He insists that debate about pre-war intelligence is still open, despite the desire of politicians to end it. Mr. Dearlove seems to agree with the opinion of Senators Hoekstra and Santorum (cited above) that one of the reasons we don't know about the true findings of the ISG and other reports which show evidence of WMD is because it does not fit what he calls the "orthodoxy of the press." In other words, it doesn't fit the 'approved theme' of mainstream media that "bush lied, people died."

On one point, Mr. Dearlove affirmed, "there can be no equivocation." The intelligence was not a lie. "In fact," he said, "every member of the Iraqi regime believed that they had WMD." His statements would seem to agree with our series on pre-war intelligence (Part I, II, III, IV, V, Conclusion) and like us, disagree with Joe Wilson's assertion that the Bush administration pressured the CIA to produce intel that fit their agenda. In what seemed like a desire to exculpate the CIA and SIS, he suggested that there was "no failing in the intelligence, just a failure in how it was used." Of course, that's a policy decision best left to elected officials.

06 July 2006

lybberty.com

Friends of On Life and Lybberty (OL&L), your lives have recently been made much easier. Thanks to the efforts of our good friend Fernando Mladineo, you can now reach this blog by simply typing lybberty.com into your web browser.

This development eliminates the ponderous, Blogger imposed address and will hopefully make it easier to grow our readership.

Now, when you tell your friends about your favorite blog, you wont have to remember/repeat onlifeandlybberty.blogspot.com.

Just tell them to check out lybberty.com.

03 July 2006

Cambridge and the DB13 Review

Apologies to you, dear reader and especially Morgan Habedank, once again, for the long delay between posts. Picking up and moving to Cambridge for a summer of study kept us from from making our regular posts--to say nothing of the jet-lag.

For your reading pleasure, another review by our well-reviewed guest contributor, Mr. Habedank.

District B-13 Review

The public has spoken regarding Cars. After a solid opening weekend at the box office, attendance fell by 44% even though release was expanded to three additional theaters. A drop of over 40% has historically indicated that a film does not have “legs.” It appears that Cars will ultimately gross roughly the same as the much less heralded and hyped Over the Hedge which was released by DreamWorks Animation a few weeks prior to Cars. This is especially troubling for Pixar due to the huge marketing spend in comparison to that of DreamWorks. Hopefully it will exceed expectations on DVD to make up for not meeting box office expectations.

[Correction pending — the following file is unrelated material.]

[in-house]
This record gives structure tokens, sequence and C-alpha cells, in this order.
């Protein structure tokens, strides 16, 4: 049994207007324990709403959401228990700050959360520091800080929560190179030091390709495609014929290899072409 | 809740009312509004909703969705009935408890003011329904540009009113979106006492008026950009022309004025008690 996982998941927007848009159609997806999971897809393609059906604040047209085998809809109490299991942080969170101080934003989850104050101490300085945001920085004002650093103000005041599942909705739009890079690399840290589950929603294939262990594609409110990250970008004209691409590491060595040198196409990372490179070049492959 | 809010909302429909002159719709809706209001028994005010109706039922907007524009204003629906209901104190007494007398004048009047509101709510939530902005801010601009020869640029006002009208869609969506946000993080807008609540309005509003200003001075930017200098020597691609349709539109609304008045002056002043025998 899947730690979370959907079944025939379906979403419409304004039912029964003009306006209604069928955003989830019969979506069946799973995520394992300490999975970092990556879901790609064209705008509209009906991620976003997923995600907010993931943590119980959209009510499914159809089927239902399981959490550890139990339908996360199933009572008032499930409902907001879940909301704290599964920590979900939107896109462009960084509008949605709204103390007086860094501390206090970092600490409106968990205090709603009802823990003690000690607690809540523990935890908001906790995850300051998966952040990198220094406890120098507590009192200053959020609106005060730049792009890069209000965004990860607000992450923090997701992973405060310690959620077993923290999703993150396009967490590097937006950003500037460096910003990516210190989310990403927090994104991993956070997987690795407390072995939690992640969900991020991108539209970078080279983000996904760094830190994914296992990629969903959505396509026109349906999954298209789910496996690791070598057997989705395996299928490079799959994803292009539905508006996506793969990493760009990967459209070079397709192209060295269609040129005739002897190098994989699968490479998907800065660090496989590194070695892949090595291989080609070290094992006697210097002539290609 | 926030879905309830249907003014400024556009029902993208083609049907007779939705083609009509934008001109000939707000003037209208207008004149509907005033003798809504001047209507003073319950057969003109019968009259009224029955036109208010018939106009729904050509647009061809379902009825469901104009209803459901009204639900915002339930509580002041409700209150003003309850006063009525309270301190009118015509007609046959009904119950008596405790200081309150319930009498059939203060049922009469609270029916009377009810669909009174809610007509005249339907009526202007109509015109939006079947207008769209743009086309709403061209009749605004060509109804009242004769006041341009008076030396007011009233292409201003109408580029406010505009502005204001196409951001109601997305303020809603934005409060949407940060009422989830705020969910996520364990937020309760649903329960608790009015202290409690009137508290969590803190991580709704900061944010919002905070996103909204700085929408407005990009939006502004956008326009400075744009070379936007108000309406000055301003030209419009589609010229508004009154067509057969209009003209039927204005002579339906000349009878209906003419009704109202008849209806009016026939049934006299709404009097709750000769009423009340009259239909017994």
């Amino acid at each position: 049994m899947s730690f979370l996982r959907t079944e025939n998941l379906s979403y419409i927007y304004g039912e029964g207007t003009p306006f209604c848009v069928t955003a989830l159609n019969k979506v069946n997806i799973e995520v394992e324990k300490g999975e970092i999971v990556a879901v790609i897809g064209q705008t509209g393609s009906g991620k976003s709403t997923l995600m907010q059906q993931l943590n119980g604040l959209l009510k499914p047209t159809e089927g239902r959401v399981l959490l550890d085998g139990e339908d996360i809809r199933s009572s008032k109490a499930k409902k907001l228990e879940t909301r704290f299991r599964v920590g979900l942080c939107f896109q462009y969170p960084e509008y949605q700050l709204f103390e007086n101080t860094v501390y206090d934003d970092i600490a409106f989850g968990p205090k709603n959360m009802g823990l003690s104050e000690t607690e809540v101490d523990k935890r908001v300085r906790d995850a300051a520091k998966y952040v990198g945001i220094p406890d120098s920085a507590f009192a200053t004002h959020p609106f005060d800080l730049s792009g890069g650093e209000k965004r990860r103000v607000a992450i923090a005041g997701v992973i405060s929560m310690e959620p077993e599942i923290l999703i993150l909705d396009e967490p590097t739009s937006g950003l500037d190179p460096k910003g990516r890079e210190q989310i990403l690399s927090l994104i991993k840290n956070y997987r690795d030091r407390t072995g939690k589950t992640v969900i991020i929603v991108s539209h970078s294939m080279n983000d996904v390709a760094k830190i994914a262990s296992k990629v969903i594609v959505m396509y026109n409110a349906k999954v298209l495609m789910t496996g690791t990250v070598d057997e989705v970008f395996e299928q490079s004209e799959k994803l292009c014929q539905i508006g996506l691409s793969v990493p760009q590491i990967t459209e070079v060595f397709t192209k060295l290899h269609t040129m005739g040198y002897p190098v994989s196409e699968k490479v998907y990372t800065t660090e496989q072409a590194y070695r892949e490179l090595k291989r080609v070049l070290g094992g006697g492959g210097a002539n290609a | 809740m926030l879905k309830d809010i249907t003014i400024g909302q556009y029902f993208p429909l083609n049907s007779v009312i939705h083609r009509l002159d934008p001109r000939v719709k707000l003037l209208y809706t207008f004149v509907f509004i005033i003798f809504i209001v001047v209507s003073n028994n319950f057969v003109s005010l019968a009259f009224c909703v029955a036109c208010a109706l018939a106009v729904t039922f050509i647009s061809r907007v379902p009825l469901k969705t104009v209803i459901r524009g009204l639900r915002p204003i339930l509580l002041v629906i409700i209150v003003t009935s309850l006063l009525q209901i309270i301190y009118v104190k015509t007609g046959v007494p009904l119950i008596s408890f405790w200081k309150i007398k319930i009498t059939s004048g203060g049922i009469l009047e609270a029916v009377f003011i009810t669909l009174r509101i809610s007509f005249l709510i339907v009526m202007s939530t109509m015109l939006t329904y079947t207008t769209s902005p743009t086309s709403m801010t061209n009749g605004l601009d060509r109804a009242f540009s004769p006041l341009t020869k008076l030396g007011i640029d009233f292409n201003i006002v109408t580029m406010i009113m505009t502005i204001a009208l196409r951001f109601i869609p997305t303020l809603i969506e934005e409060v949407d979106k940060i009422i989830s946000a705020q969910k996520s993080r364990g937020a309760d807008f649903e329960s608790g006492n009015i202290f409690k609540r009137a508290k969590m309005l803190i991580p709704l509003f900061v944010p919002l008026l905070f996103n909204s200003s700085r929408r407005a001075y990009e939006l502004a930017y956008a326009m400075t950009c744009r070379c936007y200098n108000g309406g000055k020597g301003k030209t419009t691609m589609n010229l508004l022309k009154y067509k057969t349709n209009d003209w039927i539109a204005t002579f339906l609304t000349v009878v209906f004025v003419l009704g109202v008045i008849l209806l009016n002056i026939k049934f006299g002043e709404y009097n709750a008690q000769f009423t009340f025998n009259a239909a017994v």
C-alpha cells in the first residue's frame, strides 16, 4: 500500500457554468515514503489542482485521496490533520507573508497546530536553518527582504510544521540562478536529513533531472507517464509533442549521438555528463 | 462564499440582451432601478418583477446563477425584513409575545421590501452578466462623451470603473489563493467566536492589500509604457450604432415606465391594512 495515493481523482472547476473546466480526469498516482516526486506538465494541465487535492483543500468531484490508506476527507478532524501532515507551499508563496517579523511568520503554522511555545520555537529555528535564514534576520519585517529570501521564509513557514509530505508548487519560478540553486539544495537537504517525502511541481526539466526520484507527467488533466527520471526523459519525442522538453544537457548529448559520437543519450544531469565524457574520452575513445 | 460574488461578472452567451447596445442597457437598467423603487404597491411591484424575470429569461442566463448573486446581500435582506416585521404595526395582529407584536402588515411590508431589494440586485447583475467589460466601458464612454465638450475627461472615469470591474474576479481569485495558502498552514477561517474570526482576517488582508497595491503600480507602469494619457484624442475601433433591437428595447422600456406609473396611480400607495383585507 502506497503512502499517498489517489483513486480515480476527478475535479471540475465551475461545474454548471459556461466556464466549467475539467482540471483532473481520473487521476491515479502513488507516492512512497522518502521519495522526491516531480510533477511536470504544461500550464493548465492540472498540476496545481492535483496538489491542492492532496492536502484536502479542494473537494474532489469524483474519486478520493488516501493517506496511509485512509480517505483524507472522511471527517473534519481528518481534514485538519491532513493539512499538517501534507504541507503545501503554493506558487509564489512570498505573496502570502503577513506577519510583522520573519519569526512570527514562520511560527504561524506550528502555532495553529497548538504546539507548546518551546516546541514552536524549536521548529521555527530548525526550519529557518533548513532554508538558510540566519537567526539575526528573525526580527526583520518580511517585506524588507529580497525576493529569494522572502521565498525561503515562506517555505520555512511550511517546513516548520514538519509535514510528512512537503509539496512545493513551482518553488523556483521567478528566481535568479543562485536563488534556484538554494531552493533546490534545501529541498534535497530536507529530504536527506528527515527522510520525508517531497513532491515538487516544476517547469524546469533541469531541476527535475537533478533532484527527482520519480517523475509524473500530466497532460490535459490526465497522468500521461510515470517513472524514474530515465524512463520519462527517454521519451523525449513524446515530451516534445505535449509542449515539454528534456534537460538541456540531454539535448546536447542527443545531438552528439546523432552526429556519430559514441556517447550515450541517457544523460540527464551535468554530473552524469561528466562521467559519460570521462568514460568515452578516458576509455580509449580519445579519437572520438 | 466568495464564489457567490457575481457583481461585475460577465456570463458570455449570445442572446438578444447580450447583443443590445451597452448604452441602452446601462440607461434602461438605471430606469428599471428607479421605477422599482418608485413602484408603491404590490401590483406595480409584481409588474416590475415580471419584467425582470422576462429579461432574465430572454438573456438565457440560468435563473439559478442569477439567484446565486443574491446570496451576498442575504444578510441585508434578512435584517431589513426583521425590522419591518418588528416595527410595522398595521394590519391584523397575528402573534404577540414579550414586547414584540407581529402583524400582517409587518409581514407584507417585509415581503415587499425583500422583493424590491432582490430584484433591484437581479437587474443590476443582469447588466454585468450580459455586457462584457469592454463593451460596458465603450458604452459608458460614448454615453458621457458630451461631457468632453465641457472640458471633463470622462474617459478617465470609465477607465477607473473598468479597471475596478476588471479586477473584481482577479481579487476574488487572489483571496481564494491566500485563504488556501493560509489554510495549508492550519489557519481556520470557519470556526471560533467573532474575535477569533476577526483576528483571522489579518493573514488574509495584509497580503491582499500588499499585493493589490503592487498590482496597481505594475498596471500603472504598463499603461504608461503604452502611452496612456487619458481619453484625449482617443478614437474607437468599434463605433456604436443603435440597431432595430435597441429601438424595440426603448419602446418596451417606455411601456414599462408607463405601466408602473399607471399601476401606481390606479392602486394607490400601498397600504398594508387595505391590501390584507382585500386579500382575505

Last weekend I ventured to the Arc Light in Hollywood to watch District B-13. As a side note, while walking to the theater after purchasing my Cherry Coke I bumped into Bill Maher who was quite affable. We exchanged pleasantries and continued to our respective shows. Now back to the topic at hand.

District B-13 was recommended to me by two of my friends. Their recommendation can best be summed up with the following quote: “Dude, it is the best action movie I have seen in years!” Usually when I hear things like this I dismiss them with out much thought and carry on with my life. Especially when such statements are related to French indie films (District B-13 is distributed by Magnolia). However, both friends were so animated I decided to give it a chance. And let me tell you, I was not disappointed. District B-13 was hands down the best action movie I have seen in years. It may even be the best movie I have seen this year. The action sequences were phenomenal. The stunts were actually performed by the actors themselves who were cast largely for their proficiency in the underground sport of “parkour.” The action sequences coupled with a pounding original techno score and masterful editing combined to keep me literally on the edge of my seat from start to finish.

What truly made this film excellent in my opinion though was the writing. The script was simple and straight forward. There were no holes and no ridiculous “metaphors” were used to bludgeon the viewer with the writer/director’s political opinions. District B-13 is the anti- V for Vendetta. The most refreshing part of the script was the treatment of the two “heroes.” Breaking from the traditional Hollywood anti-hero who is tragically flawed in some way, the heroes were actual heroes who did what they did for the sole reason of wanting to better the world for those around them. Leito fights the drug dealers because he wishes to help his neighbors. Nothing more and nothing less. Damien is a police officer for the sole reason of believing in the law and the ideal that the law espouses. Leito and Damien truly are heroes worthy of the title.

District B-13 is only in limited release. Catch it at your local Cineplex or art-house theatre if you can. Catch it on Netflix in a few months if you must. Either way, you will not be disappointed. District B-13 will capture you both visually and emotionally and leave you breathless and ready to save the world.

PS. Stay for the credits even though they are in French. The song they play is awesome